Concerning his account of “Reformed theology,” he defines it according to the fundamental beliefs of “maximal providence” (MP) and “total depravity” (TD). Concerning the latter, few Reformed theologians would speak of total depravity in such a way that results in the abandonment of human dignity, as Maxwell asserts, or that it means humans are as bad as they could be. Instead, the Reformed—at least when they are careful (a point to which we will return)—speak of TD as what Sproul calls “radical depravity.” Humans are not as bad as they could be but are instead corrupt to their very core. They may do what appears to be good things, yet these acts are rooted in a heart of rebellion against God, their creator. Therefore, their acts are ultimately evil: all human acts are corrupt from the perspective of God, not necessarily from a natural or “common sense” perspective. The problem with Maxwell’s account is that he isolates these two doctrines from their context in a worldview that seeks, at its best, to be Biblical; as such, the meaning of “good,” “free,” “sovereignty,” etc. are all defined by the contours of redemptive history and Biblical doctrine. In his account of Reformed theodicy, Maxwell repeatedly appeals to common sense or natural accounts of goodness. However, the Reformed account of goodness is rooted in God’s character and revelation; therefore, an accurate account of Reformed theology and every aspect of life considered in interaction with Reformed theology must consider this lens. It is by no means self-evident—indeed, it is highly problematic—to speak of a standard of goodness apart from God as he has revealed himself, to dismiss compatibilist free will, or to appeal to a common “moral intuition.” Maxwell draws heavily on a universal reason in these cases, yet the mode of approach and his conclusions are highly problematic (as I have argued extensively in Prevenient Grace and The Gift of Knowing). This failure to reckon with the Reformed account of goodness and, therefore, reality, is also reflected in Maxwell’s account of trauma. He adopts uncritically a psychological account of the “imagination” rooted in late 19th and early 20th-century philosophical movements (namely, Existentialism and Phenomenology); this account is loaded with philosophical presuppositions that are open to criticism, especially within a Reformed worldview. The point is this: psychology is as philosophically loaded as theology; for a Reformed Christian to integrate theology and psychology faithfully, they must attempt to do both on a consistently Biblical basis. By not taking this into account, the argument of part one and two is not persuasive.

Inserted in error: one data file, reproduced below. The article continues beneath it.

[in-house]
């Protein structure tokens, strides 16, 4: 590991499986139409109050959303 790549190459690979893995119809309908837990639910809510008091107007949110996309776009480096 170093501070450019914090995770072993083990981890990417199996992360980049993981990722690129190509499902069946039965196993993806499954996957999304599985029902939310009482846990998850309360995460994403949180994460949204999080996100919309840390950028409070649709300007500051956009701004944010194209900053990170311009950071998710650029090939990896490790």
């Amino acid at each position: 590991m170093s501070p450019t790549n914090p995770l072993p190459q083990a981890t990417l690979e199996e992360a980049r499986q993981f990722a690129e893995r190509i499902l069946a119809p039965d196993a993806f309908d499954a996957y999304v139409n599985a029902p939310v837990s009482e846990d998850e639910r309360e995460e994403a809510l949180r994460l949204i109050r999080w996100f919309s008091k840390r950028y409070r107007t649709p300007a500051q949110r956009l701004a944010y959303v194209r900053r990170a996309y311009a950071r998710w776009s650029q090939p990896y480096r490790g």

The concept of pistic resilience also has serious issues. In brief, to argue that Christians can apostatize without losing “their soteric benefits,” Maxwell ignores the texts that are most problematic for this construal. On the one hand, in each case he cites, there are interpretations not amicable to this teaching and that (in my opinion) are more persuasive than his interpretations (e.g. Hos 14:4; Rom 3:31; 2 Tim 2:11-13). On the other hand, he does not address the texts that indicate apostasy shows a lack of authentic faith (1 John 2:19), that apostasy is final and damning (Heb 2:1-4, 6:1-12 and 10:26-31), and that the means of God’s perseverance is through the upholding of the subjective faith of the believer (1 Pet 1:3-5). Most importantly, his suggestions for how the believer may actively pursue “pistic resilience” are the exact opposite of Biblical teaching. According to the author of Hebrews, it is vital to stay committed to the local church (not any local church but that local church to which you are committed) (Heb 2:1-4, 6:1-12, 10:19-31). The whole point of excommunication is that it fosters repentance and restoration, not traumatic healing in the one who has left because a church has become “toxic to one’s faith.” I believe this is clear in the texts that Maxwell does cite (1 Cor 5:1-6; 1 Tim 1:19), but it is more explicit in the text he does not, 2 Thessalonians 3:14-15. Thus, the positive advice Maxwell gives, that it may be necessary to leave the local church, is contrary to biblical ecclesiology. Furthermore, regarding the positive need for “autonomy,” though many aspects of Maxwell’s autonomy are recognized by the Reformed community, namely dignity and responsibility, it is important to uphold the Biblical teaching that we are not just dependent on God but on the Christian community (e.g. Heb 10:19-25, Eph 4:1-5:2) and that we must obey and follow God as Lord. Christ’s Lordship means that we cannot be self-governed, though we are nevertheless bearers of dignity and responsibility. All these points tie into perhaps the most glaring silence in Maxwell’s work: according to the Bible, “soteric benefits” do not equal escaping Hell. They involve the whole Christian life lived now (e.g. Matt 19:28-30; Mark 10:29-31) and eternal life delighting in God himself, a future that Christians are called to enjoy now. Once salvation is cast in this broader light of responsibility towards God and His people within the kingdom mandate (Matt 28:18-20) and as fundamentally oriented towards allegiance to and love for God, it is hard to justify the view that apostasy does not negate these benefits. In the words of James, faith without works is dead (Jam 2:14-26).
As Christians, we must care for the hurting and broken among us. When this hurt is focused on God, we must tread with the utmost care. But we cannot do so by rejecting sound theology or abandoning our Christian community. There will be times when a church is abusive, when someone should leave, but these are extraordinary circumstances and leaving a specific church should be paired with commitment to another local church. We cannot ignore the fact that in the Bible, the local church is the fundamental locus of God’s work in individuals and in the world to save it through them. By ignoring this dynamic, Maxwell’s most frequently repeated advice is that which will be, from a theological perspective, most damaging to the traumatized Christian.
However, there is at least one take away for us Reformed writers. We need to be guarded in our rhetoric. All too frequently we overstate our case or describe one aspect of Biblical doctrine without rounding out the picture. In an age where our writing is universally accessible, we would be wise to consider those who are struggling with the Biblical portrait of God and how our rhetoric might have the opposite force to what we intend. Instead of commending the God we worship, it may just reaffirm the negative portrayal given by our culture. I believe that Maxwell’s treatment of authors such as John Calvin and John Piper does not do justice to their Biblical vision and pastoral hearts. However, it is hard to deny that stripped from their broader context, the soundbites he presents sound terrible.